Expert Review | Published:

New considerations for hiPSC-based models of neuropsychiatric disorders

Molecular Psychiatry (2018) | Download Citation

Abstract

The development of human-induced pluripotent stem cells (hiPSCs) has made possible patient-specific modeling across the spectrum of human disease. Here, we discuss recent advances in psychiatric genomics and post-mortem studies that provide critical insights concerning cell-type composition and sample size that should be considered when designing hiPSC-based studies of complex genetic disease. We review recent hiPSC-based models of SZ, in light of our new understanding of critical power limitations in the design of hiPSC-based studies of complex genetic disorders. Three possible solutions are a movement towards genetically stratified cohorts of rare variant patients, application of CRISPR technologies to engineer isogenic neural cells to study the impact of common variants, and integration of advanced genetics and hiPSC-based datasets in future studies. Overall, we emphasize that to advance the reproducibility and relevance of hiPSC-based studies, stem cell biologists must contemplate statistical and biological considerations that are already well accepted in the field of genetics. We conclude with a discussion of the hypothesis of biological convergence of disease—through molecular, cellular, circuit, and patient level phenotypes—and how this might emerge through hiPSC-based studies.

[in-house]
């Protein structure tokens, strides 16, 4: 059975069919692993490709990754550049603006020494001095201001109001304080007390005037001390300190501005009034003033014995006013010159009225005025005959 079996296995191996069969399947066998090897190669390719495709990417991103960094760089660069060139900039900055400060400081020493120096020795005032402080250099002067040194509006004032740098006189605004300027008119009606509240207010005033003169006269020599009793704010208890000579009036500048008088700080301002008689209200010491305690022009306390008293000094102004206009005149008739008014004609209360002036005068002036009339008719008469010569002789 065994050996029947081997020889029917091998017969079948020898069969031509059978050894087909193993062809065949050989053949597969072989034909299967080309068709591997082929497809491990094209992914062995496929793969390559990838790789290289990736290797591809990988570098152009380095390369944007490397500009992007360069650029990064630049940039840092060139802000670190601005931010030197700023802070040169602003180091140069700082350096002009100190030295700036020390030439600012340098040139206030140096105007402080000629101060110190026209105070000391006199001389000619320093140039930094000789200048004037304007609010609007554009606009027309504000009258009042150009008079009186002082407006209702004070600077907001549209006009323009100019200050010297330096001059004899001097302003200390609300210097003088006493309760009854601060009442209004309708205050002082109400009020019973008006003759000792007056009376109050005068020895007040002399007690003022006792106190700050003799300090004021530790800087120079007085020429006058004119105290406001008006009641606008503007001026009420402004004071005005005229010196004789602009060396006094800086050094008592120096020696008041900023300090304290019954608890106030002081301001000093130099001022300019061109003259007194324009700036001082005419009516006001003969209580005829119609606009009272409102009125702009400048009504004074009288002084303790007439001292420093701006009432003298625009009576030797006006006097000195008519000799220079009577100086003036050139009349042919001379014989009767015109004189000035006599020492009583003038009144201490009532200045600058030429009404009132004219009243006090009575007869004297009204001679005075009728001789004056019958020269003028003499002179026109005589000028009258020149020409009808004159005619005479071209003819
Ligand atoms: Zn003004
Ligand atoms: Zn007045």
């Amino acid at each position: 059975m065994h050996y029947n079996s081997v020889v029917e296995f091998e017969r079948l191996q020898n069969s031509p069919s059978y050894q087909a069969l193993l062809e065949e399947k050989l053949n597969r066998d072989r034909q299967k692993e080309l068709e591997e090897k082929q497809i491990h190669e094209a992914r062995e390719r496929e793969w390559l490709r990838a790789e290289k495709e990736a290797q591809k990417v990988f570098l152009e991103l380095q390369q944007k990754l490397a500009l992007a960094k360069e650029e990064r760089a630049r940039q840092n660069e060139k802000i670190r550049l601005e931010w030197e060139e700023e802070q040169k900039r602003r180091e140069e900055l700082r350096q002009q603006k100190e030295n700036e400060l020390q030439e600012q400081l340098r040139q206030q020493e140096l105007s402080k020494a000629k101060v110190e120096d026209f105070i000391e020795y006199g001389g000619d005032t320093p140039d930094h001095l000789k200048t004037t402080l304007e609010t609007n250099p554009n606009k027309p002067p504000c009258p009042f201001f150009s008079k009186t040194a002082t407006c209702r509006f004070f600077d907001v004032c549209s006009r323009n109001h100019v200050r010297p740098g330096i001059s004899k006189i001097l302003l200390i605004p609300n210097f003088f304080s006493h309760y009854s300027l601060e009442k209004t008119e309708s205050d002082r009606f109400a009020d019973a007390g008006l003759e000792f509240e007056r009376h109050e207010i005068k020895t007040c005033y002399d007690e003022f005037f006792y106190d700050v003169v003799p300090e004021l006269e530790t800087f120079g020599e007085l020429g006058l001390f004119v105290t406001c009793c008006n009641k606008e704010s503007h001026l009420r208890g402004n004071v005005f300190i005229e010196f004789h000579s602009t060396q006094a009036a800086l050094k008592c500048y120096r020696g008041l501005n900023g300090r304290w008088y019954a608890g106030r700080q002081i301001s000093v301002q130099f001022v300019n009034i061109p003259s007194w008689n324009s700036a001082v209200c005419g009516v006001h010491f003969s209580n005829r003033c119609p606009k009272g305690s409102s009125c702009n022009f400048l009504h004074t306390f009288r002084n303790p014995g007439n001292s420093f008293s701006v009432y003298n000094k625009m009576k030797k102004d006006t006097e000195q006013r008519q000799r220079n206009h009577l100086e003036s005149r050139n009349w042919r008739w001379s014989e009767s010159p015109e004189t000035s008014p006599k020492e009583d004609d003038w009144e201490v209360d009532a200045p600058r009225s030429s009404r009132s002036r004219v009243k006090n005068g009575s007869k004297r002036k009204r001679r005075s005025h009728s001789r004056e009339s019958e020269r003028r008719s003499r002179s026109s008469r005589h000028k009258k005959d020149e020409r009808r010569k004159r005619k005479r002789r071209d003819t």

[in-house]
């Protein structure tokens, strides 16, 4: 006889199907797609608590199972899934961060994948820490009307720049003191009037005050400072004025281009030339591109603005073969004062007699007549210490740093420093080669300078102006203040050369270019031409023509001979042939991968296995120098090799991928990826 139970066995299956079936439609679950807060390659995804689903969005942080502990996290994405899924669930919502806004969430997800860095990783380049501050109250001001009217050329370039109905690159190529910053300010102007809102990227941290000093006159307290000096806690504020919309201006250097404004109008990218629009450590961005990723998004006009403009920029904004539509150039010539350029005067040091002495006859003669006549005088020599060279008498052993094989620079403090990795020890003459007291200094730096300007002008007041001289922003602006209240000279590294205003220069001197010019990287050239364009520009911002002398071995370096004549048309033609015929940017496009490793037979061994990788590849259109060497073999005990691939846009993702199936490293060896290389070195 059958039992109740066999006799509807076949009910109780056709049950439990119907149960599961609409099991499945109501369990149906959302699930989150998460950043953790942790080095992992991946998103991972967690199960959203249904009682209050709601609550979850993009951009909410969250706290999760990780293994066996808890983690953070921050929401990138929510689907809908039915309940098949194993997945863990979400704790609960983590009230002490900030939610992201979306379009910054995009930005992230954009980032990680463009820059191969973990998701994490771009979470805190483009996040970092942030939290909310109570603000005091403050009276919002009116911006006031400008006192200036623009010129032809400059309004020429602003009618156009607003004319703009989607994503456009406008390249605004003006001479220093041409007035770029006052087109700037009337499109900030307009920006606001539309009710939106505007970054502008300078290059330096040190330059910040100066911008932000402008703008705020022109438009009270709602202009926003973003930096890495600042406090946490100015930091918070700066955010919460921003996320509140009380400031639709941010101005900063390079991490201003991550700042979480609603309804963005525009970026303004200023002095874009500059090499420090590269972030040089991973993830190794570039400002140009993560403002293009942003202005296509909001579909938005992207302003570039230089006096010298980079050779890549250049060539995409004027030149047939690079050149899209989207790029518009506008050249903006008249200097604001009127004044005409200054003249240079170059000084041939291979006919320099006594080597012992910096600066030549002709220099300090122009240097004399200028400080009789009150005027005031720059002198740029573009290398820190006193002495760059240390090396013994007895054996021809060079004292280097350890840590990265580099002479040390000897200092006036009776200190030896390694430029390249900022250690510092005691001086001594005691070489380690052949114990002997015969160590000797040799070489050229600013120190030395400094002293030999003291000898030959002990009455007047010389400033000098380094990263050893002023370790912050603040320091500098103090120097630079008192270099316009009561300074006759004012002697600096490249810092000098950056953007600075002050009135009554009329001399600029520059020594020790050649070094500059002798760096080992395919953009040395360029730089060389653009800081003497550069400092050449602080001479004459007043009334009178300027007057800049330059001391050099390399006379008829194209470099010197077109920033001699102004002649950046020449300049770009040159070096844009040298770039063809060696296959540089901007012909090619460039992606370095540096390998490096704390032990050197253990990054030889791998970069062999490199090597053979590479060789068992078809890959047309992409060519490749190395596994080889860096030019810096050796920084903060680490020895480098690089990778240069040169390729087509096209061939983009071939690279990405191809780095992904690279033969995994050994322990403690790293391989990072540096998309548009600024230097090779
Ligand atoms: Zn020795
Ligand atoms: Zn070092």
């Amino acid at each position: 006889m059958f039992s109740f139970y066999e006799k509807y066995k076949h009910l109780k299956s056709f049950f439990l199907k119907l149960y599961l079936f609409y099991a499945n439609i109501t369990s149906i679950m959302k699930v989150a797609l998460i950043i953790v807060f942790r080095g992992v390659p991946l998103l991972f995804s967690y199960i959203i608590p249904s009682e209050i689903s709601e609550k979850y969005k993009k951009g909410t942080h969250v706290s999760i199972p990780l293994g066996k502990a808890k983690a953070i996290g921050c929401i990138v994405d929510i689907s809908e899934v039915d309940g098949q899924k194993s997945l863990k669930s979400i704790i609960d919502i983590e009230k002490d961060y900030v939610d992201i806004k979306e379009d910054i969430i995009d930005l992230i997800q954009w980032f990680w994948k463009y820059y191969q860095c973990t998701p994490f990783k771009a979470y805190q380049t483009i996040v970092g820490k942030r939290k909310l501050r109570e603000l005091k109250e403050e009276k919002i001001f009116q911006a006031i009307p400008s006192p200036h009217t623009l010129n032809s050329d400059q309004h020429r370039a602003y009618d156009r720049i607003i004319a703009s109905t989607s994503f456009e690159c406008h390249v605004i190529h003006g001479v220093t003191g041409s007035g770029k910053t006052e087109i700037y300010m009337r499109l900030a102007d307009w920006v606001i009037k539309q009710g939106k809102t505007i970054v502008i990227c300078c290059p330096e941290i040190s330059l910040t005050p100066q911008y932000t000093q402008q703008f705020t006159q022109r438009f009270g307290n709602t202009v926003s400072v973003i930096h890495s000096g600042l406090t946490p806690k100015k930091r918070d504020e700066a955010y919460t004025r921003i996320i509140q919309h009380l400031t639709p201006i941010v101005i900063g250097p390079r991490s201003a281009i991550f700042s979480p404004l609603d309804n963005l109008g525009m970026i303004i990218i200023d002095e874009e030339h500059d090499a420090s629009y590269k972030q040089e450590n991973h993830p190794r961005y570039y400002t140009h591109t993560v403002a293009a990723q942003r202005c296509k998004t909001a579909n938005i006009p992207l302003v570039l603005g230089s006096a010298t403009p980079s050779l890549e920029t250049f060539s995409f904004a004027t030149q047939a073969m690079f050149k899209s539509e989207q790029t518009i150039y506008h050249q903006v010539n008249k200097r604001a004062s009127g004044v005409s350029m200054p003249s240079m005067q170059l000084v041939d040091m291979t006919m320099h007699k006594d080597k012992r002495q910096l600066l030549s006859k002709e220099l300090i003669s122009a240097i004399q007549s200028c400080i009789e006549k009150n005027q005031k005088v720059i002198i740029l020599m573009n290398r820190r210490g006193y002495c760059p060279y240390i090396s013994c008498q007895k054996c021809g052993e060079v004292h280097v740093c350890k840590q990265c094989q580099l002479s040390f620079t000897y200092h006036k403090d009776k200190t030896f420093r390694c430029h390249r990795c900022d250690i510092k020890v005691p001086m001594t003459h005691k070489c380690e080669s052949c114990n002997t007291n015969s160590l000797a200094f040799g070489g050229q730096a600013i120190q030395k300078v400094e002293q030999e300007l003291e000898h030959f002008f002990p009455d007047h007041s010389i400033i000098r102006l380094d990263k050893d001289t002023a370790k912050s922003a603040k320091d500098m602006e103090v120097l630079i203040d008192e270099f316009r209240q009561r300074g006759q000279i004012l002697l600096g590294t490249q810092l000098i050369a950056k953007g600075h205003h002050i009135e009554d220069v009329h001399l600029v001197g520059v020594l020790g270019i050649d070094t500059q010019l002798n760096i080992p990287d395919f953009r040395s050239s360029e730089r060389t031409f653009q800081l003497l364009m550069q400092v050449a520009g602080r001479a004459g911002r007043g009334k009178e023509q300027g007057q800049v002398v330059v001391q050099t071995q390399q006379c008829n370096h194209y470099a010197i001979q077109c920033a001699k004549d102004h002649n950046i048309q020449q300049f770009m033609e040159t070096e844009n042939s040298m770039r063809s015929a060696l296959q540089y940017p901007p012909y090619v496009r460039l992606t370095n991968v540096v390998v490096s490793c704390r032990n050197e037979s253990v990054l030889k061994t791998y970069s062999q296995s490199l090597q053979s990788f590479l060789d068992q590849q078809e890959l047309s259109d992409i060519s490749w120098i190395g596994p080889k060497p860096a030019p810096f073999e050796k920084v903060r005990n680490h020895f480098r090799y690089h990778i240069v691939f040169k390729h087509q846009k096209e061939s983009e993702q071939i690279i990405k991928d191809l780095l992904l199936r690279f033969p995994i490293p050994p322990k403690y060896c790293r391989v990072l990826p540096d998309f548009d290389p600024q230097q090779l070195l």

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Acknowledgements

Kristen J. Brennand is a New York Stem Cell Foundation—Robertson Investigator. The Brennand Laboratory is supported by a Brain and Behavior Young Investigator Grant, National Institute of Health (NIH) grants R01MH101454 and R01MH106056 and the New York Stem Cell Foundation. Erin Flaherty is supported by F31MH112285. Gabriel E. Hoffman is partially supported by a NARSAD Young Investigator Award from the Brain and Behavior Research Foundation.

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Affiliations

  1. Icahn Institute of Genomics and Multiscale Biology, Icahn School of Medicine at Mount Sinai, New York, NY, 10029, USA

    • Gabriel E. Hoffman
  2. Department of Genetics and Genomics, Icahn School of Medicine at Mount Sinai, New York, NY, 10029, USA

    • Gabriel E. Hoffman
    • , Nadine Schrode
    •  & Kristen J. Brennand
  3. Department of Neuroscience, Icahn School of Medicine at Mount Sinai, New York, NY, 10029, USA

    • Nadine Schrode
    • , Erin Flaherty
    •  & Kristen J. Brennand
  4. Friedman Brain Institute, Icahn School of Medicine at Mount Sinai, New York, NY, 10029, USA

    • Nadine Schrode
    • , Erin Flaherty
    •  & Kristen J. Brennand
  5. Department of Psychiatry, Icahn School of Medicine at Mount Sinai, New York, NY, 10029, USA

    • Kristen J. Brennand

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The authors declare that they have no conflict of interest.

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Correspondence to Kristen J. Brennand.

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